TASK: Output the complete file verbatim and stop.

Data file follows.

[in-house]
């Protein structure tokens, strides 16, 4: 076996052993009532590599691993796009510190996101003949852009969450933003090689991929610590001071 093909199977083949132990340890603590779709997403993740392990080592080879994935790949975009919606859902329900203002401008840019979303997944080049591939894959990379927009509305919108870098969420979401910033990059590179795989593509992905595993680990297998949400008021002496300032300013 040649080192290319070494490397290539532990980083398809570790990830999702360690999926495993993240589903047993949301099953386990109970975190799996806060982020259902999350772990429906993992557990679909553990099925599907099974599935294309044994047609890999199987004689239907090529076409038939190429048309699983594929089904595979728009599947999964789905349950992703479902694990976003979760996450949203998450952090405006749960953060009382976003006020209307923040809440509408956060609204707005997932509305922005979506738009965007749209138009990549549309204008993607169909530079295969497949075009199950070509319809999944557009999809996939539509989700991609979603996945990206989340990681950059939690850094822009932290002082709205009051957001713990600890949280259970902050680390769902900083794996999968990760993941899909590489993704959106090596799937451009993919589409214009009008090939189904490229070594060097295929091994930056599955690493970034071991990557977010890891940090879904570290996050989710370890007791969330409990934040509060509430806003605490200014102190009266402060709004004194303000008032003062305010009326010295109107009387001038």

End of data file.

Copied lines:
[in-house]
């Protein structure tokens, strides 16, 4: 076996052993009532590599691993796009510190996101003949852009969450933003090689991929610590001071 093909199977083949132990340890603590779709997403993740392990080592080879994935790949975009919606859902329900203002401008840019979303997944080049591939894959990379927009509305919108870098969420979401910033990059590179795989593509992905595993680990297998949400008021002496300032300013 040649080192290319070494490397290539532990980083398809570790990830999702360690999926495993993240589903047993949301099953386990109970975190799996806060982020259902999350772990429906993992557990679909553990099925599907099974599935294309044994047609890999199987004689239907090529076409038939190429048309699983594929089904595979728009599947999964789905349950992703479902694990976003979760996450949203998450952090405006749960953060009382976003006020209307923040809440509408956060609204707005997932509305922005979506738009965007749209138009990549549309204008993607169909530079295969497949075009199950070509319809999944557009999809996939539509989700991609979603996945990206989340990681950059939690850094822009932290002082709205009051957001713990600890949280259970902050680390769902900083794996999968990760993941899909590489993704959106090596799937451009993919589409214009009008090939189904490229070594060097295929091994930056599955690493970034071991990557977010890891940090879904570290996050989710370890007791969330409990934040509060509430806003605490200014102190009266402060709004004194303000008032003062305010009326010295109107009387001038």